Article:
Drastic measures are needed to save Italy’s ailing economy which this week recorded its first drop in consumer prices since 1959! Prime Minister, Matteo Renzi, has to find ways to revive the economy – the worst performing in the eurozone – that contracted by 0.2% in Q2 and saw the unemployment rate jump to 12.6% (and 43% for those under 24). His two major hurdles are to stimulate some sort of growth and cut back on the infamous Azzurri bureaucracy.

The German economy appears to be grinding to a halt with Q2 construction investment and gross capital investment sliding 4.2% and 2.3% respectively. Domestic demand is at best sluggish and its PMI fell yet again to 51.4, whilst foreign trade has fallen, albeit by a rather modest 0.2%. Perhaps more worrying is the fact that Europe’s leading economy manages to spend just 17.0% of its GDP on annual investment – well down on the 21.0% level seen in most other industrialised nations.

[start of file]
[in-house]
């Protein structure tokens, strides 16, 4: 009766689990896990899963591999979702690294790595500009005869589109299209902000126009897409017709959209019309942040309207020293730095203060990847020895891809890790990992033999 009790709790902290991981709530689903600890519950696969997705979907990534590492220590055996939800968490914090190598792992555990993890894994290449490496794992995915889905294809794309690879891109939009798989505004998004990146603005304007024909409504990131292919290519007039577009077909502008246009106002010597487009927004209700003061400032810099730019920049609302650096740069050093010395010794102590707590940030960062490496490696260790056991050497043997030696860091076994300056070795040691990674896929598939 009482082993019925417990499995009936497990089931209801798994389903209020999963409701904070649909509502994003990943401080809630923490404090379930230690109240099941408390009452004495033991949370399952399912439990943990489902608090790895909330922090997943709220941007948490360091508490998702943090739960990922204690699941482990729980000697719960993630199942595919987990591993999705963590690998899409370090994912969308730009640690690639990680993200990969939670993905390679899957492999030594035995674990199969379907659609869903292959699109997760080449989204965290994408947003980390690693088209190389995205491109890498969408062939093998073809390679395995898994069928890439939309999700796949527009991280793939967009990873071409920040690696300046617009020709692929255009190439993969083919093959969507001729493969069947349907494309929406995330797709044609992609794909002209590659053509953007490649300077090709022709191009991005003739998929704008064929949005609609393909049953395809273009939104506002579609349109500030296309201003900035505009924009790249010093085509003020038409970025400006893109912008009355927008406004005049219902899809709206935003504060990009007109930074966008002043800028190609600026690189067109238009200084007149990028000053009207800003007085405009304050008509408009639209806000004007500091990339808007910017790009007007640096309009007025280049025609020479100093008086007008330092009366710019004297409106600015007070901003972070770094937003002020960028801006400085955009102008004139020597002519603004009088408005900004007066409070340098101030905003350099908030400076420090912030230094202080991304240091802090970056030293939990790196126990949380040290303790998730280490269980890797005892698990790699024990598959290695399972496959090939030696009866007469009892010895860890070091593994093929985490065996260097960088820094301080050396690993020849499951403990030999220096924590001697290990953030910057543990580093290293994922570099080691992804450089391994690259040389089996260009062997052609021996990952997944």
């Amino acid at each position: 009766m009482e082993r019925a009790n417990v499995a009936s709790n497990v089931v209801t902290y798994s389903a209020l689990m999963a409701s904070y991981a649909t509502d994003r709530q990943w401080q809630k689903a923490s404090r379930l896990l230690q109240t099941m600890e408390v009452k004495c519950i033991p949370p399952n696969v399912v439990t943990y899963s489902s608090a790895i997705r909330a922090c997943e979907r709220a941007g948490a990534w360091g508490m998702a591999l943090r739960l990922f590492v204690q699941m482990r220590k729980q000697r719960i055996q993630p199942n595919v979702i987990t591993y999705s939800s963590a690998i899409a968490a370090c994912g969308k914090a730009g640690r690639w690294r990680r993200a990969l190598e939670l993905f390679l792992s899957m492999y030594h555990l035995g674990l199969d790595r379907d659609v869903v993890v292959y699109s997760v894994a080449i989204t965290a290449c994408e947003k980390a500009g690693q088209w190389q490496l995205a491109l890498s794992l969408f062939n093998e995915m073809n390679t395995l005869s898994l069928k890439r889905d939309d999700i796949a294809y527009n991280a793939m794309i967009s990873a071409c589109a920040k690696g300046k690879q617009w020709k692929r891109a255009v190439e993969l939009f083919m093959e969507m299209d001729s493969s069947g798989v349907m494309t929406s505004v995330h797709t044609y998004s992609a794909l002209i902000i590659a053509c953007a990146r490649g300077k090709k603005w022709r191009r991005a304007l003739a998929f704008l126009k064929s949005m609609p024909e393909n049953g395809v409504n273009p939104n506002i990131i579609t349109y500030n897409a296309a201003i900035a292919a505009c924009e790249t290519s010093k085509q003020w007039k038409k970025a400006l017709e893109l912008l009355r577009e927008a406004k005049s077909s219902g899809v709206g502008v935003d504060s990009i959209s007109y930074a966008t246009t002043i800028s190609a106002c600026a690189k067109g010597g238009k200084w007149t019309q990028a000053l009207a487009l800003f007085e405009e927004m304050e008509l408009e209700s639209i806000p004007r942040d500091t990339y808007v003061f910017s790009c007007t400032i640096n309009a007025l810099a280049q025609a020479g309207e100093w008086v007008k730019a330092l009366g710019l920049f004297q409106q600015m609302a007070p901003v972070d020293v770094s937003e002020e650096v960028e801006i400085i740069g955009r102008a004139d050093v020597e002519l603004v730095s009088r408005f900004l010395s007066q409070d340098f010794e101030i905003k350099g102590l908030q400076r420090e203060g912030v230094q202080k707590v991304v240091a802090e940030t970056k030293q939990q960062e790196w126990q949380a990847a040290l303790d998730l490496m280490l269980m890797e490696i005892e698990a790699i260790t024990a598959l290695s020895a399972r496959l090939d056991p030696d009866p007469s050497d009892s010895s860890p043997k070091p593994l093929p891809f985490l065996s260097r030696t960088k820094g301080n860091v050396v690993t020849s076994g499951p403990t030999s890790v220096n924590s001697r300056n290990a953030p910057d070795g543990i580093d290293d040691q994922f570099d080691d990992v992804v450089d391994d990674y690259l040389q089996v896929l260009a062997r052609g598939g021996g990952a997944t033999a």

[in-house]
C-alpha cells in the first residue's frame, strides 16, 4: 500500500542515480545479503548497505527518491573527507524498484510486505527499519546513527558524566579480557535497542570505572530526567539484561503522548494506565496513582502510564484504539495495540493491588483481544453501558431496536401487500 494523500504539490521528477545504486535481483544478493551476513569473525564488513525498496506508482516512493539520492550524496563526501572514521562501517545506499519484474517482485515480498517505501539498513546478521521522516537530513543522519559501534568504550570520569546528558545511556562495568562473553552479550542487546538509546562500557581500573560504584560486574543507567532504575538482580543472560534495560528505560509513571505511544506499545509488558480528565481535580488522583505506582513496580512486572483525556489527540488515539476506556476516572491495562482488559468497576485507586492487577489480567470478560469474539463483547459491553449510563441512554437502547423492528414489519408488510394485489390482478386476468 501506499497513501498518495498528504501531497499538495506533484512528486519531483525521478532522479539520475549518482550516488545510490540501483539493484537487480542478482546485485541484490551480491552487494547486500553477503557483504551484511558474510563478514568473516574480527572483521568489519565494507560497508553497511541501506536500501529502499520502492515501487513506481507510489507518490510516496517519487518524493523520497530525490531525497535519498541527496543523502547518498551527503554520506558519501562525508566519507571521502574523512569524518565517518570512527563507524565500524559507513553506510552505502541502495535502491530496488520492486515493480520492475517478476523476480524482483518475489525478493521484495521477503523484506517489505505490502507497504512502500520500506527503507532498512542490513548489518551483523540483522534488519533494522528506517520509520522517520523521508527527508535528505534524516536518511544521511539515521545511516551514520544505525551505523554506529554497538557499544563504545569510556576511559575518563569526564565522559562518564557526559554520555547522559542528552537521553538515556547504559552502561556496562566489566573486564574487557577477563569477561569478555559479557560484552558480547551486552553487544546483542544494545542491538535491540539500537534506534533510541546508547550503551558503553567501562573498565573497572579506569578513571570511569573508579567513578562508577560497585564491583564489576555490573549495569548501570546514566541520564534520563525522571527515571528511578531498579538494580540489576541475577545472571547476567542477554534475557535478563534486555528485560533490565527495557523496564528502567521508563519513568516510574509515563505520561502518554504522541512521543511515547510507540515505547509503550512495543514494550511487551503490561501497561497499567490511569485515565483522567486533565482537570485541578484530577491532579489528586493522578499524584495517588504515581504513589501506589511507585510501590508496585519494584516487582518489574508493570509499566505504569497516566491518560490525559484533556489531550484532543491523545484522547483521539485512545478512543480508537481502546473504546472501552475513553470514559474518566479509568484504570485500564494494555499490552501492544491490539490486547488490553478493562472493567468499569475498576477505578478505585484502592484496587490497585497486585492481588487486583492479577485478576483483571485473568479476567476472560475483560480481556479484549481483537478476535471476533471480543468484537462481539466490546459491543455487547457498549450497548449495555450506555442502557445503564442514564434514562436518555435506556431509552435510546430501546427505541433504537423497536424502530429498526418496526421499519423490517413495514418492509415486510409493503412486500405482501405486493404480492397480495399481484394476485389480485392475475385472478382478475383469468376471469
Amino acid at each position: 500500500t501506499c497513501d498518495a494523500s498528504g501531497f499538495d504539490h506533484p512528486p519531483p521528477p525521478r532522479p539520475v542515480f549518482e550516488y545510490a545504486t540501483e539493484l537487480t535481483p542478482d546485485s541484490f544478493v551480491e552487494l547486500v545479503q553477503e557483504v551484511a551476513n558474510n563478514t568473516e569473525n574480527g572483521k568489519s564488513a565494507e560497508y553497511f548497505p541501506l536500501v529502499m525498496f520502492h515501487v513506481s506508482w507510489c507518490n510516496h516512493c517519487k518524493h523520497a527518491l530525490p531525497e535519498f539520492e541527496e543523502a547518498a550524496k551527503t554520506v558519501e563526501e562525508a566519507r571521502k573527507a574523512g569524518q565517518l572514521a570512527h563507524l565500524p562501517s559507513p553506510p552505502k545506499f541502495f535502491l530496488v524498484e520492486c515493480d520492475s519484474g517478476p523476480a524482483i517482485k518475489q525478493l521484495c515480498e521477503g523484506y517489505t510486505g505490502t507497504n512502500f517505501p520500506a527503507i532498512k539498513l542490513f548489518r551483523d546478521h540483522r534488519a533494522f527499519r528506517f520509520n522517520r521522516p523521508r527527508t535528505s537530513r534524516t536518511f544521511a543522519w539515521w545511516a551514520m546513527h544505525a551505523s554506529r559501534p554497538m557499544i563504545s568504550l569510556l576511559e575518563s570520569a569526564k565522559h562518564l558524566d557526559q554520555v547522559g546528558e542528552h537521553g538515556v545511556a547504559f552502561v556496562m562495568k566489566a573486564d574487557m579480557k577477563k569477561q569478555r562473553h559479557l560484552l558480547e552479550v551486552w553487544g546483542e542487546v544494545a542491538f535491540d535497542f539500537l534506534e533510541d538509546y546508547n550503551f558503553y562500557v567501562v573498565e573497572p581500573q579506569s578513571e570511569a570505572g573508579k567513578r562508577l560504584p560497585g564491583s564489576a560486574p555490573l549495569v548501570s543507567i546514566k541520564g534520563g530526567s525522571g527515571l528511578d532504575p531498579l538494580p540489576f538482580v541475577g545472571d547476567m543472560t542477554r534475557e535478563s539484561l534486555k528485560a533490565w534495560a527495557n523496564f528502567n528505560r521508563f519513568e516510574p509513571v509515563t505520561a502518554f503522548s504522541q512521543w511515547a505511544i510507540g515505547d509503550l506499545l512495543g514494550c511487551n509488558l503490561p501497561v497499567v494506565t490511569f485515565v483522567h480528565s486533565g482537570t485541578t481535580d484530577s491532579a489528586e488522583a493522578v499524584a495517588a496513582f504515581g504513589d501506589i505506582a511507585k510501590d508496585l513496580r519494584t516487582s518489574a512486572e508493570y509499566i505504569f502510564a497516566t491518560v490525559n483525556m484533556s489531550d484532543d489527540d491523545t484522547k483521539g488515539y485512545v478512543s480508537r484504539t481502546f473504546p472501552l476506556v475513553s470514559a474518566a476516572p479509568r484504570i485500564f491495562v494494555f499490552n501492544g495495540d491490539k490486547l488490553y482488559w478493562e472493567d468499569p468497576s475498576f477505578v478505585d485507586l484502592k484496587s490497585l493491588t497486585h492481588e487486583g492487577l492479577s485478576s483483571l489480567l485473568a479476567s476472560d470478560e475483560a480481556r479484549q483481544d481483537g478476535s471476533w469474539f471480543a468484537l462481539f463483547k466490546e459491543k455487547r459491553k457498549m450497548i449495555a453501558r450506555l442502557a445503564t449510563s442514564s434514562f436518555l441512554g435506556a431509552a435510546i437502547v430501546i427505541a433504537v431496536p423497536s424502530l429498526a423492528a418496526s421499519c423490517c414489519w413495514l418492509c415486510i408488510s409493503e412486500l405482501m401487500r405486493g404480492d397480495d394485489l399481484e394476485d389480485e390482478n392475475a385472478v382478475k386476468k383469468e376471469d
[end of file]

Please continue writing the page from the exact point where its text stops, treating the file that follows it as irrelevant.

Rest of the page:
Falling consumer confidence in the eurozone was manifested in the fact that July retail sales fell 0.4%, month on month, as growth continued to stagnate. August’s PMI dipped again to 50.7 (from July’s 51.8) as manufacturing growth was at a 13-month low. With inflation also dropping to 0.3%, there is the distinct possibility of a period of damaging deflation. To cap off all their troubles, there is the on-going conflict in the Ukraine where the situation deteriorates by the day. The market is still awaiting more positive action from Mario Draghi and if recent past history has anything to go by, the vacillating European Central Bank president will continue to dither as he has done Time After Time.